Before the 1990’s Russia had control over many countries in the Euro-Asia territories, some being Kazakhstan and Tajikistan. In those countries there are many people who practice a religion different than that of the Russia which is Judaism. The Russian government forcibly made the people of those countries to stop practicing their religions and to assimilate into Atheism. The Jewish people who came from these countries are called Bukharan Jews, and many of them had immigrated to the United States before and after what was known as the Soviet Union was dissolved. In 1987 there was an estimation of around 5,000 Bukharan Jews in Queens. N.Y., but some people say that there was probably more than the estimated amount in Queens1. Now because their countries were no longer part of Russia many of the Bukharan Jews took to leaving their countries to come to another place. Around the 1990’s there were 22,000-35,000 Bukharan Jews in Queens and another several thousand in Brooklyn meaning the amount of immigrants had more than quadrupled in size by only a few years1. Now in the recent years the amount of immigrants coming into the United States and queens has gone to a slower pace, having 56,000 Bukharan Jews in the U.S. and out of that 12,000 are in Brooklyn2. According to an article from the New York Times, the United States gives out around 55,000 green passes a year to people from a lottery system. Of those 55,000 around 4,368 were given to Bukharan Jews during the 2014-15 year2. Many of the people who came here believed that they would go home one day and return to the homeland, unfortunately not many did. There are some people who actually decided that they would much rather stay and live here in the United States. “The man who has a green card, it is a green light to a good life.” -from a man named Abdurasul Hasinovich Juraboev2. There are many more opportunities here for people to have much better lives and for better opportunities for more jobs. That is also another reason why immigration rates will only increase drastically in the next few years to come, many people will come seeking jobs and a way to make more money and also for hopes of a better life.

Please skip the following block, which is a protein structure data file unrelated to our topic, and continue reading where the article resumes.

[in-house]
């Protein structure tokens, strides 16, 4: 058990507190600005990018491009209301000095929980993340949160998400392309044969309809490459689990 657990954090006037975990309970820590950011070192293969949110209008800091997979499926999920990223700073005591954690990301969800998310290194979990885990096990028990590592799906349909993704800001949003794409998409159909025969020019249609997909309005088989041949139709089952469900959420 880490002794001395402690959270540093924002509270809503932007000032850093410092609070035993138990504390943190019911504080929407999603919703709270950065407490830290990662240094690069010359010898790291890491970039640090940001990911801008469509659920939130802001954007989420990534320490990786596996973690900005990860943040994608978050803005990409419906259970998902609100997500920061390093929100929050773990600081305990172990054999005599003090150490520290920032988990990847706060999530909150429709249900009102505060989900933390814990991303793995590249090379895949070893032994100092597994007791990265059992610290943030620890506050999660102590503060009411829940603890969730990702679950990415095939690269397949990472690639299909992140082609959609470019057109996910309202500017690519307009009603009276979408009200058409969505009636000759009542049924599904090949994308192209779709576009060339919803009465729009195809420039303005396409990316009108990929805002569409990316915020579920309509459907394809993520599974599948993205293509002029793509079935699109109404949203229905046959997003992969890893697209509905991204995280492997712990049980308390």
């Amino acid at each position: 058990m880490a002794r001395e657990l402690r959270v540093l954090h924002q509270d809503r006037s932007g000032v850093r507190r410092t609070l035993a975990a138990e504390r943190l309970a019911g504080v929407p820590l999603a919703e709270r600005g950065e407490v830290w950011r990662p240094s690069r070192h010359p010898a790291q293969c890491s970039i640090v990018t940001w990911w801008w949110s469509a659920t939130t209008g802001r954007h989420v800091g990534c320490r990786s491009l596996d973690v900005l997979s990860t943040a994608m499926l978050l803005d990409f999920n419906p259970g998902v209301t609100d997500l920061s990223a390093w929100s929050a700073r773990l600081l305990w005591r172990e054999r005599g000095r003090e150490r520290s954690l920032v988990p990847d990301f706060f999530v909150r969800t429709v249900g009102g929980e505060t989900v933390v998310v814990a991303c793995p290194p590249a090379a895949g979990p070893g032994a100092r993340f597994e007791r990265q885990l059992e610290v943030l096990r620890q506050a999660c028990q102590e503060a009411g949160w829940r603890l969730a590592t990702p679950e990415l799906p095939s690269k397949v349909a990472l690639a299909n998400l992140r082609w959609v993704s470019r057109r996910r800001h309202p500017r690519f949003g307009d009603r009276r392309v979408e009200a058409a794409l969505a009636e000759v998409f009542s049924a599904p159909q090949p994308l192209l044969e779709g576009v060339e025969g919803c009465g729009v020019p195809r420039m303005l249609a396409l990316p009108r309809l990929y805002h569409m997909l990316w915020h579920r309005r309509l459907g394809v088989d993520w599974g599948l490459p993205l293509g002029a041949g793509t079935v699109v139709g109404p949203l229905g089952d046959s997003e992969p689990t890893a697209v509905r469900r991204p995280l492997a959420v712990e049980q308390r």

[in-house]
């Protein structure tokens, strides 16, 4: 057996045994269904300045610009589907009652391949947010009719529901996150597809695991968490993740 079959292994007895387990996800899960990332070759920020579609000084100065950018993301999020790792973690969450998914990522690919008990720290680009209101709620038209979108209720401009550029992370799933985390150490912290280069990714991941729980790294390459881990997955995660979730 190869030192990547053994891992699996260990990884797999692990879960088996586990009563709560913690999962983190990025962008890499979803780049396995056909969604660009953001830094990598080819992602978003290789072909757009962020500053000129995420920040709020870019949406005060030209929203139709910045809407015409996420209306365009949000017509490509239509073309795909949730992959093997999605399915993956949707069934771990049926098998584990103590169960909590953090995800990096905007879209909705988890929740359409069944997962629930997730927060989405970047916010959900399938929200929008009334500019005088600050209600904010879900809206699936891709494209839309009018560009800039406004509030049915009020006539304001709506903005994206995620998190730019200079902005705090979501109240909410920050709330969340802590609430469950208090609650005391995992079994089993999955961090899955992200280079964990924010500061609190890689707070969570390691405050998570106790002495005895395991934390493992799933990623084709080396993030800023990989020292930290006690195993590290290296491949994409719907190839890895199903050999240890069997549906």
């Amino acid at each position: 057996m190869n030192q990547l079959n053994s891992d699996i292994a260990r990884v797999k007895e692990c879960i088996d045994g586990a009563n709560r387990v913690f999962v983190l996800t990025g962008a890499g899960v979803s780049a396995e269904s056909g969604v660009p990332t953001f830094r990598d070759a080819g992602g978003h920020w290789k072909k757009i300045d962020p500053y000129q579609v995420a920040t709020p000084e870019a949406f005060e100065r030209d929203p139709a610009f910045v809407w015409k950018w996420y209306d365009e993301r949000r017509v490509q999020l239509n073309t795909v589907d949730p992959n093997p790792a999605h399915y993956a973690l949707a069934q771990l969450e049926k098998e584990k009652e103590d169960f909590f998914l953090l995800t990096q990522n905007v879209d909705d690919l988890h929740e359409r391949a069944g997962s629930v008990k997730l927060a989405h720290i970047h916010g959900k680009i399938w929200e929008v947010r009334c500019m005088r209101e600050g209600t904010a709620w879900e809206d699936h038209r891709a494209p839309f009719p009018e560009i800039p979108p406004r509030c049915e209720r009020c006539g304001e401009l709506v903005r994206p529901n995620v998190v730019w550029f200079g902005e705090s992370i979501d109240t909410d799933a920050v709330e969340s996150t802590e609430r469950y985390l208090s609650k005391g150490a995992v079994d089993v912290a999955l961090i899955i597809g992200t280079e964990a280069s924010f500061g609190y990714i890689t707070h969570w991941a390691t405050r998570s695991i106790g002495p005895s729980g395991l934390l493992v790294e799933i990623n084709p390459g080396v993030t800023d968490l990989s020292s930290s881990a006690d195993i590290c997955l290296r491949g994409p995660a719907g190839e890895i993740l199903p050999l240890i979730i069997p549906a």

- Cooper, Alanna, and Jacob B. Ukeles. “Service Needs of the Bukharan Population of the New York Area.” (1999): 5-6. Web. 4 Mar. 2016.
2. Robbins, Liz. “Accusations of Terrorism Worry Brooklyn’s Uzbek Community.” The New York Times. The New York Times, 2015. Web. 04 Mar. 2016. <http://www.nytimes.com/2015/05/11/nyregion/accusations-of-terrorism-worry-brooklyns-uzbek-community.html>.